Hamilton Farm GC (Highlands)
With the longtime FedEx Cup Playoff event leaving the NYC-metro area, we’d like to see a regular tour stop return to this golf-hungry market. Hamilton Farm, about 50 miles west of Manhattan, might be unknown to some, but the Dana Fry- and Michael Hurdzan-designed Highlands course hosted the LPGA Tour’s match-play event from 2010-12. A 2022 renovation removed hundreds of trees to better show off the hilly 730-acre property, which would make a great test for the world’s best.
Shadow Creek has hosted a few big-time match-play events recently — hosting the first edition of The Match between Tiger Woods and Phil Mickelson for that massive $9 million pay day. The LPGA Tour also visits the jaw-dropping Tom Fazio design for its only match-play event. It’s a course that settles big-money wagers on a daily basis for the high-rollers of Vegas, with a great risk-reward par-5 16th, the picturesque par-3 17th and another par-5 finisher — so it’d be a proper host of a PGA Tour event, too, like it did in 2021 for the CJ Cup.
We’ve given our realistic hopes for where the tour could send its match-play event, now indulge us in a little wishful thinking.
Is the iconic Alister MacKenzie coastal California layout long enough to host a tour event? Probably not. The course doesn’t sniff 7,000 yards, but in match play, does it really matter how deep the pros are taking it? (For the record, the current match-play host, Austin Country Club, plays only 7,100 yards at its longest and surrenders birdies by the dozen.) And it’s not like Cypress Point is without challenge. Here’s how our architecture emeritus, Ron Whitten, defends the course to naysayers who argue distance gains have rendered it defenceless.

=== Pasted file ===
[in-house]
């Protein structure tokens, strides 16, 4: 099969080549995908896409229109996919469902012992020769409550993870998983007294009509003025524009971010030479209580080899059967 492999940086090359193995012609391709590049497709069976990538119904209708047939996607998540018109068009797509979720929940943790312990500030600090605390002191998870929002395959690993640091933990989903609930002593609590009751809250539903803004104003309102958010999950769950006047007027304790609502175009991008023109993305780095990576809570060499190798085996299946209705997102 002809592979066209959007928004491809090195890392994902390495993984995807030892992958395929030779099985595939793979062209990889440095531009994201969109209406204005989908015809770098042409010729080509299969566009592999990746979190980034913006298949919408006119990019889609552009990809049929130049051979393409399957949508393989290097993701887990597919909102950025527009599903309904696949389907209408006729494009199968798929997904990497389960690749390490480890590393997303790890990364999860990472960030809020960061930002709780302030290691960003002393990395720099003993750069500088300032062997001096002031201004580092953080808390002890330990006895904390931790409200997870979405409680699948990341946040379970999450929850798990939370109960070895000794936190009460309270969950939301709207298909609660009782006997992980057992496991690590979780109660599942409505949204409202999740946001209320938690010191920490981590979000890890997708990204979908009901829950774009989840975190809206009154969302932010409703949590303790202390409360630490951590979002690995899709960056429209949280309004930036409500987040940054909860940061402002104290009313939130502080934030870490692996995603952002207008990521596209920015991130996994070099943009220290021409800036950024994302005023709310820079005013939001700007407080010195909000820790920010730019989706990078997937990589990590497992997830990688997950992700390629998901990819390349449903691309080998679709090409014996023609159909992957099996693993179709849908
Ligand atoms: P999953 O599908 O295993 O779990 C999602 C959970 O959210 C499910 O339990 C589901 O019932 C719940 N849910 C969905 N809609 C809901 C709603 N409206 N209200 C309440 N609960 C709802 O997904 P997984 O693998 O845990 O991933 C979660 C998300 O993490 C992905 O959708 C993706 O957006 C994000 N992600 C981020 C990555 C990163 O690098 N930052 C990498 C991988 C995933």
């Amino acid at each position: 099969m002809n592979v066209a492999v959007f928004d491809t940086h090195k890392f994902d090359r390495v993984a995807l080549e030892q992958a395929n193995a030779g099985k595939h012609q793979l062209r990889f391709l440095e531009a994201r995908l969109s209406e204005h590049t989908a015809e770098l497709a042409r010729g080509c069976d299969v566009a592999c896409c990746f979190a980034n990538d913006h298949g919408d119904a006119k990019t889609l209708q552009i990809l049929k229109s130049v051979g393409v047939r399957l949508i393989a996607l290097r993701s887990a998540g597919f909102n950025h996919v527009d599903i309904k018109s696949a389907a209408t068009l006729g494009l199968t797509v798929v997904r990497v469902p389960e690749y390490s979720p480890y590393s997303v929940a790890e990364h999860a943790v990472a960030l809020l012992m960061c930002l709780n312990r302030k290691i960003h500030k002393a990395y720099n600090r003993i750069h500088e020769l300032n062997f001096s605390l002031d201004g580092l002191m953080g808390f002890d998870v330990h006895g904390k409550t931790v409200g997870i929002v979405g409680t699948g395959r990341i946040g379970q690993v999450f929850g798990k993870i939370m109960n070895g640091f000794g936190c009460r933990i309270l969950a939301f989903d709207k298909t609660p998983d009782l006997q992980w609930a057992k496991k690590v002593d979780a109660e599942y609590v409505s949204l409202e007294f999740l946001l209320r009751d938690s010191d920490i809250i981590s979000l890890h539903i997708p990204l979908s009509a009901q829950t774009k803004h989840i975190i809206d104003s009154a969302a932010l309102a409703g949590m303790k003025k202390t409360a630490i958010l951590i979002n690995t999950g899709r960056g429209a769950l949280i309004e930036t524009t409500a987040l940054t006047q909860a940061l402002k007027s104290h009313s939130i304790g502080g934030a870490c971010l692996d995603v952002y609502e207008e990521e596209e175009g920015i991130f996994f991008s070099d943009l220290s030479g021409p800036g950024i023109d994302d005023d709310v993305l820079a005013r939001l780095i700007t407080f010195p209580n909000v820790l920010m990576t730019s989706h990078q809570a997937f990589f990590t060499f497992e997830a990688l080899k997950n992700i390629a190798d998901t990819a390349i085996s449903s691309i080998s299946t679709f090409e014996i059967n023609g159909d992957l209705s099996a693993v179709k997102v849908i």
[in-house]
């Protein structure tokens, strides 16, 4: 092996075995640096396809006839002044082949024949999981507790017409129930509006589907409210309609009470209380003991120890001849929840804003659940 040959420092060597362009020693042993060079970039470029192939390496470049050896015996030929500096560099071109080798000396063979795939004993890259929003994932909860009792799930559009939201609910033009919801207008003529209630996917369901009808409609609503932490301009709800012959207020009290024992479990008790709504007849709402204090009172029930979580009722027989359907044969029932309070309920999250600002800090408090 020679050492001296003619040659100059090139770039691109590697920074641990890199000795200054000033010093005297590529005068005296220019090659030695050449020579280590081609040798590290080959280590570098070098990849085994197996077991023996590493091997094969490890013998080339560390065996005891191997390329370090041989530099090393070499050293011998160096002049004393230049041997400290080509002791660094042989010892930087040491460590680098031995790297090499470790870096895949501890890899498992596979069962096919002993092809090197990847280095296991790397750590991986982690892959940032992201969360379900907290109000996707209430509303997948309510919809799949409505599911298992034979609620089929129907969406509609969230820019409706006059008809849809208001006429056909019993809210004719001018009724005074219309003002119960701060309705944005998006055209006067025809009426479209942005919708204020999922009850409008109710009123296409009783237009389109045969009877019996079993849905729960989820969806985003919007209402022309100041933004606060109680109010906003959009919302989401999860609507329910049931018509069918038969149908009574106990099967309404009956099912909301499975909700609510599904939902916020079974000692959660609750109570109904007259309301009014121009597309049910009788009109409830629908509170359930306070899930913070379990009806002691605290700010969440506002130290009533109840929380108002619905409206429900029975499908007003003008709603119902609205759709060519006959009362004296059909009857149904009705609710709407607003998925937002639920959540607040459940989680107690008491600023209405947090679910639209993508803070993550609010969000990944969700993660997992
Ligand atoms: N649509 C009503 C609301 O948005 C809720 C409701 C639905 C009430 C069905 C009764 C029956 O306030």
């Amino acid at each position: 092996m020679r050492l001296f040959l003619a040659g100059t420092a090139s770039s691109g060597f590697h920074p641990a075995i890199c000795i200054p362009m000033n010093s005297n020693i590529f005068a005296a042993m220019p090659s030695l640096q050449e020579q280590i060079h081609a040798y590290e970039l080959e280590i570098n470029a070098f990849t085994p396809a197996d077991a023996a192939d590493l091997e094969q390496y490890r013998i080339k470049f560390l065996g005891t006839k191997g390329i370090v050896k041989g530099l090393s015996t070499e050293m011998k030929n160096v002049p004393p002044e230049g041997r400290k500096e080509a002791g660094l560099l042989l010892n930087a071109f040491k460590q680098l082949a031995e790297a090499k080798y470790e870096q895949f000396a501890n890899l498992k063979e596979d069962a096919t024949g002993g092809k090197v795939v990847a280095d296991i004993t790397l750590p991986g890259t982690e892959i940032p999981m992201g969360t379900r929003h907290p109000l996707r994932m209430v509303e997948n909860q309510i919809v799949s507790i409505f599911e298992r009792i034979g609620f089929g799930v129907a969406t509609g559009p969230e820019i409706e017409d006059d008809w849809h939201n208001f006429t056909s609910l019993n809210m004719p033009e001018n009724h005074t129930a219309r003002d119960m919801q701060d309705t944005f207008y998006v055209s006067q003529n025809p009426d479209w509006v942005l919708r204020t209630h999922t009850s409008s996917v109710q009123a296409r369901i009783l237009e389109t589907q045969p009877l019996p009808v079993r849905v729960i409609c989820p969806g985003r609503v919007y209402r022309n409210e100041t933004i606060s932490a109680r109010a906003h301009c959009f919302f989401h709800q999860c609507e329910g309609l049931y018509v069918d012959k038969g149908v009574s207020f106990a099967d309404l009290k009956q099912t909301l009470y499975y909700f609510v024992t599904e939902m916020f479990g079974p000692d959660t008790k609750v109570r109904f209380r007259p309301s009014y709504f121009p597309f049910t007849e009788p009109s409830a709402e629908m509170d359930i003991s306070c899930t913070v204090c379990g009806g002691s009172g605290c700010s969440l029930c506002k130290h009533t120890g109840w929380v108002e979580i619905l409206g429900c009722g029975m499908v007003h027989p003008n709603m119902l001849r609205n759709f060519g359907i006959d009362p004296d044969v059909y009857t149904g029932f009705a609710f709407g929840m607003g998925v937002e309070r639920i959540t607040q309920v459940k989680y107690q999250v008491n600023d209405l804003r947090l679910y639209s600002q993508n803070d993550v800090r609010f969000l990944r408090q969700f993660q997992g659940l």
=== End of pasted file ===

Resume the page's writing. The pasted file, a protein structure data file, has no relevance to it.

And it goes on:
“Certainly one way to play Cypress is the full-bore, take-dead-aim, grip-it-and-rip-it, bomb-and-gouge approach. But it’s also a course where finesse still matters, where course management is still rewarded. Yes, long bombers can go low at Cypress Point these days, but so can short-hitting, thoughtful players, who much like sailors in a storm tack their way around bunkers, trees, dunes and ocean coves. And when the winds come up, as they often do at Cypress, it’s the latter approach that’s likely to be more successful.”
A match-play event is our best (and only) chance to see the top players compete on one of our nation’s greatest courses, and though the exclusive private club might object to such exposure, it would help give the event the unique allure it needs to justify its place on the tour schedule. Wind blowing, sun setting, match on the line heading to the 233-yard par-3 16th, perhaps the most famous hole in golf? Decent TV.
National Golf Links of America
Another improbable, though not unrealistic proposal would be to send the PGA Tour Match Play to eastern Long Island and one of the nation’s most historic layouts. CB Macdonald set out to build a course that would not just take inspiration from the great courses of the UK and Europe but rival them. The result is a group of template holes — Road Hole, Eden, Redan and Sahara among them — that prove comparable, if not superior to their Old World originals. Though the course, tipping out just over 6,900 yards, is not long enough by tour standards, it did hold up in hosting the 2013 Walker Cup. Throw in the coastal breeze on this exposed links, and we’re confident it would provide a strong match-play test